Pro Agility (5-10-5) Test – The test “starts with the athlete in a crouched position, in between two cones which are 10-yards apart. From the crouched position, the athlete explodes to the right and touches the line with his right hand, he explodes out of this cut and sprints 10 yards, touching the line with his left hand, and then explodes back through the middle cone. After a short break the test is the repeated, but starts by going to the left first.” (Robertson, 2014)

Reaction time – “the amount of time to prepare a movement” (Vickers, 2007)

Reactive agility – “The term planned agility denotes the fact that participants are aware of the exact movement pattern required before the start of a test. This allows the distinction with a more recent definition of agility as a whole-body movement with a change of velocity or direction in response to a stimulus. This latter definition has been termed reactive agility, reflecting the requirement for participants to change direction in response to a given stimulus mid-test.” (Oliver & Meyers, 2009)

Reactive Agility Test (RAT) Time – Calculated from the moment the athlete broke the first beam to the time when the athlete correctly decided which gate, left or right, to run through. The computer recorded the trial number, direction of sprint (left or right) and the athletes’ 2-yard and 7-yard time.

Response time (RT) – Response time included anticipation, reaction time and movement time, all of which could be affected by fatigue. The athlete’s response time was calculated using the RAT time and subtracting the CODS baseline value.

Speed – “Capacity to travel or move quickly from one point to another” (Pincivero & Bompa, 1997)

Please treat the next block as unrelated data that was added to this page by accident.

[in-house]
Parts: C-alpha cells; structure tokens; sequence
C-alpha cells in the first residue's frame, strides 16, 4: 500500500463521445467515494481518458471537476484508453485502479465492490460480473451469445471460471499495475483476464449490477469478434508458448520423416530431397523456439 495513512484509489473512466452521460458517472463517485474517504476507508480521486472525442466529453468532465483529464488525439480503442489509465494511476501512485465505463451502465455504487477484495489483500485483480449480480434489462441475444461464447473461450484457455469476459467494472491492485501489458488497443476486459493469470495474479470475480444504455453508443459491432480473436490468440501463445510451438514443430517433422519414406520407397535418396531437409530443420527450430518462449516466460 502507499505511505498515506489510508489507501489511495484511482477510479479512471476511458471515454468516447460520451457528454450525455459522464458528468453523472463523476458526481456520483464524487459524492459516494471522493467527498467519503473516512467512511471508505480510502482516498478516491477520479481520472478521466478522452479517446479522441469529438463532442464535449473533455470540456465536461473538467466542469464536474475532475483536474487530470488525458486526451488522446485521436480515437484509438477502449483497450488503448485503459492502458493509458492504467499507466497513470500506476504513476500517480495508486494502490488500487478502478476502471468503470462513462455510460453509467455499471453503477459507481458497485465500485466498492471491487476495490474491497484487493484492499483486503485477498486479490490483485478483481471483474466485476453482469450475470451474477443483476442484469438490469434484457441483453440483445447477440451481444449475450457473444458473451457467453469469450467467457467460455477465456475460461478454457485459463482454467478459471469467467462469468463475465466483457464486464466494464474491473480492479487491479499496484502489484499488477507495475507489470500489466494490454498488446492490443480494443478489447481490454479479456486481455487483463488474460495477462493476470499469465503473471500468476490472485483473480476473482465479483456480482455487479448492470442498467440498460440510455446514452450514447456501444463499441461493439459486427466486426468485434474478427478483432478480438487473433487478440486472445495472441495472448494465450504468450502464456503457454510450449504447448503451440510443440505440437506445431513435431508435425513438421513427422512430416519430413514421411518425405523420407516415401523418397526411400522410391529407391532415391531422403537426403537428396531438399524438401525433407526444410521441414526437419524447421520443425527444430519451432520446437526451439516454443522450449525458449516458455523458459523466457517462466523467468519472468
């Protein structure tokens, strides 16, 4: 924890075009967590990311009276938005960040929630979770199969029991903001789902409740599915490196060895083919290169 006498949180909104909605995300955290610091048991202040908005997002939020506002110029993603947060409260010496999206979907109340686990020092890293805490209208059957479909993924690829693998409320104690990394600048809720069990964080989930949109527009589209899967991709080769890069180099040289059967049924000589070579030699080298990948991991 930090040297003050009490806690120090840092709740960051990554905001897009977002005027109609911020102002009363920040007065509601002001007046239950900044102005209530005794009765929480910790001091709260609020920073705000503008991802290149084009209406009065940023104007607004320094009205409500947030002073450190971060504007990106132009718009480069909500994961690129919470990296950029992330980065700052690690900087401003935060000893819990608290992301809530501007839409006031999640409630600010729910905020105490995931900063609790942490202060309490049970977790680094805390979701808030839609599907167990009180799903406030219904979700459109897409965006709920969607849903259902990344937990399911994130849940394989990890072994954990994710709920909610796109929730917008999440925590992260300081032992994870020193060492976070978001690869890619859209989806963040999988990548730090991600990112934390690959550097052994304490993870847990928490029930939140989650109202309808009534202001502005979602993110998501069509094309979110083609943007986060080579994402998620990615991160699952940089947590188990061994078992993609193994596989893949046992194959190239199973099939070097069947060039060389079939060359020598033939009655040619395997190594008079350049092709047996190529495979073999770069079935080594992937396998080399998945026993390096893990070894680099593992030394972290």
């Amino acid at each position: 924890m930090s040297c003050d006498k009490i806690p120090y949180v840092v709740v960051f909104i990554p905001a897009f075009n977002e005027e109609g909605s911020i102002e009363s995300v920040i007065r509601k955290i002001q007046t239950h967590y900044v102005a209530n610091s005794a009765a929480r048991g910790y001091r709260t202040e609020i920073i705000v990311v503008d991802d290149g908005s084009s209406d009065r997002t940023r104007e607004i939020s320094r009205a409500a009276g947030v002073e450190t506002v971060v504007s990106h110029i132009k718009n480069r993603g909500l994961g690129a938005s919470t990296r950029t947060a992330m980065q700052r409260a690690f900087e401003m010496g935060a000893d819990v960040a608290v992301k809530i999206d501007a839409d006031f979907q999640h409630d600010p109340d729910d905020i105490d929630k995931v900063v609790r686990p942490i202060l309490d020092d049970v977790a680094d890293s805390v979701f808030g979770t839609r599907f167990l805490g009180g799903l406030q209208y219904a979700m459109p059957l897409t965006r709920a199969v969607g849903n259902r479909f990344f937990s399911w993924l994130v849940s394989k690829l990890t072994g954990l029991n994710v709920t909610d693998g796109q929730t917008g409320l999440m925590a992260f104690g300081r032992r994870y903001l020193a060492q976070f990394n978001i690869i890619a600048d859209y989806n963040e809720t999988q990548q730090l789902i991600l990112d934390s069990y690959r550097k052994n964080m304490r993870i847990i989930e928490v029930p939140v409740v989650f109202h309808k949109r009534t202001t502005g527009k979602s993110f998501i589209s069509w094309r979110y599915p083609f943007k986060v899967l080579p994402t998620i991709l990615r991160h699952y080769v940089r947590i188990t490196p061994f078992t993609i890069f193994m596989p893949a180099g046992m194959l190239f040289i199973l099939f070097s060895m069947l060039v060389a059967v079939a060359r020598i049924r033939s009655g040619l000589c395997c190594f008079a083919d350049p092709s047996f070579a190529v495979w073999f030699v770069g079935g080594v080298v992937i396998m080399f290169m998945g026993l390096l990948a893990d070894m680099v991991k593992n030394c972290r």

Three-cone drill – “Is a test performed by American football athletes at the NFL combine. It is primarily run to evaluate the agility, quickness and fluidity of movement of players by scouts, particularly for the NFL draft but also for collegiate recruiting. While not as highly regarded a test as the 40-yard dash, it is still an important barometer used by NFL personnel to compare players. Three cones are placed five yards apart from each other forming a right angle. The athlete starts with one hand down on the ground and runs to the middle cone and touches it. The athlete then reverses direction back to the starting cone and touches it. The athlete reverses direction again but this time runs around the outside of the middle cone on the way to the far cone running around it in figure eight fashion on his way back around the outside of the middle cone and finally finishing back at the starting cone. Athletes are timed for this whole procedure.” (Wikipedia, 2015)

Visual scanning – “Ability to process visual information in a competitive game.” (Young, James, & Montgomery, 2002)

Qualitative Data – Direct quotations capturing people’s perspectives and experiences. They capture and communicate someone else’s experience of the world in his or her own words (Patton, 2002).

Triangulation – Strategies for reducing systematic bias and distortion during data analysis (Patton, 2002).

Phenomenological Analysis – Seeks to grasp and reveal the meaning, structure, and essence of the lived experience of a phenomenon for a person or a group of people (Patton, 2002).